Eighteen carriers and 18 device makers have already backed it.
The promise that we’ll see the first 5G phones by 2019 has now become even more of a sure thing.
Eighteen global carriers will start 5G speed trials in 2018, using a new Qualcomm modem that’s built to handle huge amounts of data at almost instantaneous speeds — at least theoretically. The list includes Verizon, AT&T and Sprint in the US; Orange, BT and Vodafone in the UK and Telstra in Australia. (Full list below.)
What’s more, 19 global device makers have also thrown their weight behind Qualcomm’s X50 5G modem, including LG, HTC, Oppo (which owns OnePlus), Vivo, Xiaomi and the startup behind Nokia-branded phones. This partnership expands on a previous pact with Chinese phone makers in January. Scroll to the end for the full roster.
The commitment by so many carriers and handset makers underscores the reality that 5G — after years of hype — is finally upon us. The technology, which promises faster and more responsive wireless networks, is expected to radically transform our world and power other burgeoning tech like self-driving cars and the vast universe of connected devices that make up the Internet of Things.
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Members of the 3GPP (the group who overseas cellular standards and specifications) has just approved their first 5G spec! The specifications will be posted next week, but this is the official standard that future 5G networks will be built off of.
Up until this time, operators running 5G trials have only had a loose outline of what the network would look like. Now, manufacturers can start pumping out hardware that will officially run as 5G devices.
Read more at FierceWireless
Verizon CFO Matthew Ellis said that Verizon 5G is working better than expected in test markets, which has led Verizon to deploy 5G fixed wireless in up to 5 US markets. “The distance that we see that you can get over gigabit speeds, north of 2,000 feet, is part of the economics of the business case.” With the technology working without the need for direct line of sight, the technology is working on up to 20 floor buildings, not just small offices with sight to the tower. 5G from Verizon is coming, and is shaping up to be a promising internet alternative for businesses.
T-Mobile has just doubled its LTE-Advanced capacity, reaching more than 900 markets across the US. In half of those new markets, 4 x 4 carrier aggregation has been activated as well. This means end users with Gigabit LTE phones are seeing around double the speed as before. One user submitted a photo of a phone running at over 670Mbps of download speeds.
Its important to realize that LTE-Advanced is NOT 5G though. LTE-Advanced still uses the same frequencies as LTE, but supports carrier aggregation of multiple bands. This LTE-A rollout is the next step to 5G for T-Mobile with 2019 to 2020 as a scheduled rollout date for 5G. Read more.
A post on Twitter a few days ago stirred up talk of the world’s first 5G phone. This unnamed phone looks to have a dual camera, amongst other sensors, and a Qualcomm logo. Given the involvement in 5G from Qualcomm this wouldn’t be surprising, but what is surprising is this leaking out early without any fanfare from the manufacturer. Here is the link to the original Tweet.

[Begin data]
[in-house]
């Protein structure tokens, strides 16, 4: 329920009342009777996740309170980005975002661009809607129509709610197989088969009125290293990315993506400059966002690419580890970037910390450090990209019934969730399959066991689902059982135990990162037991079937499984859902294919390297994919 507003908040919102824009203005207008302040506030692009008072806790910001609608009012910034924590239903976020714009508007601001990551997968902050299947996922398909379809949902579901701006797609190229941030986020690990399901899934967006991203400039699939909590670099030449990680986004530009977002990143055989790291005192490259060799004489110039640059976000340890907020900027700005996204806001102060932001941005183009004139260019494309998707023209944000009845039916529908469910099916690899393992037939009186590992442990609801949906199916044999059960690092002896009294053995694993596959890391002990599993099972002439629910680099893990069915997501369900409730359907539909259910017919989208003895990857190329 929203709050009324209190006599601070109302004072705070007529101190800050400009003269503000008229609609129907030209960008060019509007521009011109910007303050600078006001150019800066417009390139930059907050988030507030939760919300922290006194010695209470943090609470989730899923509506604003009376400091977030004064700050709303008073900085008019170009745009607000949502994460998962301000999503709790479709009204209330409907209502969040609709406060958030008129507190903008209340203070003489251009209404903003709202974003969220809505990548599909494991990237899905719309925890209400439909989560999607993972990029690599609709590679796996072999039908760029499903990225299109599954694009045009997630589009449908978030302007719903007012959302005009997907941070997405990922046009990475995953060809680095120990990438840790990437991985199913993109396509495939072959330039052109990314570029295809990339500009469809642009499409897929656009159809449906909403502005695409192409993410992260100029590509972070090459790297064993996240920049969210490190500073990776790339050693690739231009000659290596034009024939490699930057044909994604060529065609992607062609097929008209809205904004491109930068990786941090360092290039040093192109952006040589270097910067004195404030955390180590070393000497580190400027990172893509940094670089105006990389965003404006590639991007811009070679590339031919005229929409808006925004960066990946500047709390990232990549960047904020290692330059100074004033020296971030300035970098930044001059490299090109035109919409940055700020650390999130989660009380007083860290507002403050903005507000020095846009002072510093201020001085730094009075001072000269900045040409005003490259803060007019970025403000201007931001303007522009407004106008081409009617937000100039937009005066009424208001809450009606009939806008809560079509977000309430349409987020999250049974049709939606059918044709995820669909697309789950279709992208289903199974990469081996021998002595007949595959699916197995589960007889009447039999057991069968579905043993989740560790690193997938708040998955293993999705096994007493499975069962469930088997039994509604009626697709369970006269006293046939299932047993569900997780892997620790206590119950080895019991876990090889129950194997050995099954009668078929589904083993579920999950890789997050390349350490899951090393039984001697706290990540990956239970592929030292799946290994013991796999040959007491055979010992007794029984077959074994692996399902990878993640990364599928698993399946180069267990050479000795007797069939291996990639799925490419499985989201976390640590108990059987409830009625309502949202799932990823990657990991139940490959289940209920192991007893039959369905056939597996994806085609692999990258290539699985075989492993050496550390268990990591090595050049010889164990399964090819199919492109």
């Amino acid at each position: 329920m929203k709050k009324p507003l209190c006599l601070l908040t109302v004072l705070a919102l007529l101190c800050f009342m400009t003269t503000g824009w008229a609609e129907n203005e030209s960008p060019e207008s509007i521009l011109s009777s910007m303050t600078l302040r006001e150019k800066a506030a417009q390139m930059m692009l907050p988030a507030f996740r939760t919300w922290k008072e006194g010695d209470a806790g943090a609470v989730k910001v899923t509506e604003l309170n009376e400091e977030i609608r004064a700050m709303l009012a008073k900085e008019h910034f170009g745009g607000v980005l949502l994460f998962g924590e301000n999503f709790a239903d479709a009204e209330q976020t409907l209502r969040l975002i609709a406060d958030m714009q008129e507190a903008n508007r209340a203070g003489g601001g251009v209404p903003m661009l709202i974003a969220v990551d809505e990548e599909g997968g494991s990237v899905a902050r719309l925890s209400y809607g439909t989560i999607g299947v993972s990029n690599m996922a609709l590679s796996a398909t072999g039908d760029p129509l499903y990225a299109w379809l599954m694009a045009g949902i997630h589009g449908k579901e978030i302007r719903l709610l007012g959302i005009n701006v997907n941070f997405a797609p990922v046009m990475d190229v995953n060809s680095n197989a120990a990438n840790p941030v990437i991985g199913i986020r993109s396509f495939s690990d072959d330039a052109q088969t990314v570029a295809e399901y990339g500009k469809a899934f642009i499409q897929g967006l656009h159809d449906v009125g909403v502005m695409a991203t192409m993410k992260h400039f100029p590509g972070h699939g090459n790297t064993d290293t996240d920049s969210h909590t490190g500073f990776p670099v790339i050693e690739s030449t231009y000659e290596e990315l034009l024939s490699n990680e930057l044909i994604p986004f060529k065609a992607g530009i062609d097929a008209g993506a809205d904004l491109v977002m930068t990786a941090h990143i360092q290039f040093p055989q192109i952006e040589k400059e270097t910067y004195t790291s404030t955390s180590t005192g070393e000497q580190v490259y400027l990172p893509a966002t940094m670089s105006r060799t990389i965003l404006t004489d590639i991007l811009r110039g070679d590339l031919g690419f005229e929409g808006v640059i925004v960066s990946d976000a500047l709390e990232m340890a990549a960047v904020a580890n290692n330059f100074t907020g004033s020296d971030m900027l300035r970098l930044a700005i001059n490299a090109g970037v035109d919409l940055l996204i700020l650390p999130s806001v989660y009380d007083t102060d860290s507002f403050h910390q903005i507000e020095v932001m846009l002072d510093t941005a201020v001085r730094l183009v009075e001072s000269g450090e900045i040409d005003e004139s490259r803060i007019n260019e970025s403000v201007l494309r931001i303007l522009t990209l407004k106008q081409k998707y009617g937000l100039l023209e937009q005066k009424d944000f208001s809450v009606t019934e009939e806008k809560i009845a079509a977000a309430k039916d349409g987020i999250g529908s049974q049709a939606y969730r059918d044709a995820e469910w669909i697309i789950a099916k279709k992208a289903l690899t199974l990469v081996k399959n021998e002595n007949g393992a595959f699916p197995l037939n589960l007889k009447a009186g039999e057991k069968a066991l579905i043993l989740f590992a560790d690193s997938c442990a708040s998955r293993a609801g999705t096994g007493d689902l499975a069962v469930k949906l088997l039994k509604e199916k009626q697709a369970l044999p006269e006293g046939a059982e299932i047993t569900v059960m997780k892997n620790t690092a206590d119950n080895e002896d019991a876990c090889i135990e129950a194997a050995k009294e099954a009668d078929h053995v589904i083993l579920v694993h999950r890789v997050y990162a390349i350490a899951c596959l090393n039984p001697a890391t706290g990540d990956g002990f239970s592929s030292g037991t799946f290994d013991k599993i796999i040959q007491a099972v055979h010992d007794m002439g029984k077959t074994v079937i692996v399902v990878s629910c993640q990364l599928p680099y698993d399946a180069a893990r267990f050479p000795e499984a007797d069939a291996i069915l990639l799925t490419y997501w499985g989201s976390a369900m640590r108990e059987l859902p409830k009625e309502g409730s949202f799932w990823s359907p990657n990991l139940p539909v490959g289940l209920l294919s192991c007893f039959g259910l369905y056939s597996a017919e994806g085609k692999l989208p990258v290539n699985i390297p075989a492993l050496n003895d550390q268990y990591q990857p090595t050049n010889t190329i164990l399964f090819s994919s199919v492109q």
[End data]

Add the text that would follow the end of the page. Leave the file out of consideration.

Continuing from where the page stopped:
Verizon has been testing its 5G technologies for some time now, and they are now officially ramping up their 5G field trials. In a Verizon press release, they stated they are working to bring 5G to customers by the end of 2019. Its important to realize though that this does not mean 5G phones for consumers. This is for commercial deployments, likely fixed site to tower. This would deliver fiber alternatives to the enterprise as the initial 5G offering from Verizon. Read the official press release here.
According to Qualcomm, they are the first to achieve 1Gbps speeds on a 5G mobile device. Although 5G networks are not yet complete, and the standard is not finalized, chip makers around the world are developing hardware they think will fit the spec. At 1Gbps, a full 1 hour HD show can be downloaded in just seconds. Read the full article on BBC News.
With the launch of 5G networks coming ever closer, 2019-2020 expected launch window, more and more questions are being asked. One question on everyones mind is about data usage and the current capped data plans offered by carriers.
Dan Bieler, a Forrester analyst said, “Once 5G arrives on a nationwide basis, there is so much bandwidth available that we will have pretty much unlimited access to data.” Since 5G will offer at least 10 times the speed of current 4G, there shouldn’t be any issues with over crowding or lack of bandwidth available from a tower. Since there will be so much bandwidth available, it may be time do drop data caps and go to a truly unlimited network. Only time will tell, and we’re all aware of greedy carriers and the need to line their pockets, but technically nothing should prevent this from being an option.
Read more on cnet.
In an article by RF Globalnet, researches from Ohio State University have designed a new way for upcoming 5G antennas to function. Instead of a traditional antenna surrounded and connected to a lossy outer housing, these new antennas will ‘float’ within their housing.
“Think of it like a diaphragm supported by small posts, but it’s mostly floating. The idea is to physically isolate the antenna from the lossy substrate. Suspend it in air,” said an assistant professor at the university.
By keeping the antenna as isolated as possible from high loss enclosures, the antennas can be more effective, and with 5G technologies aiming for significantly higher bandwidth than 4G, this is a major advancement towards that goal.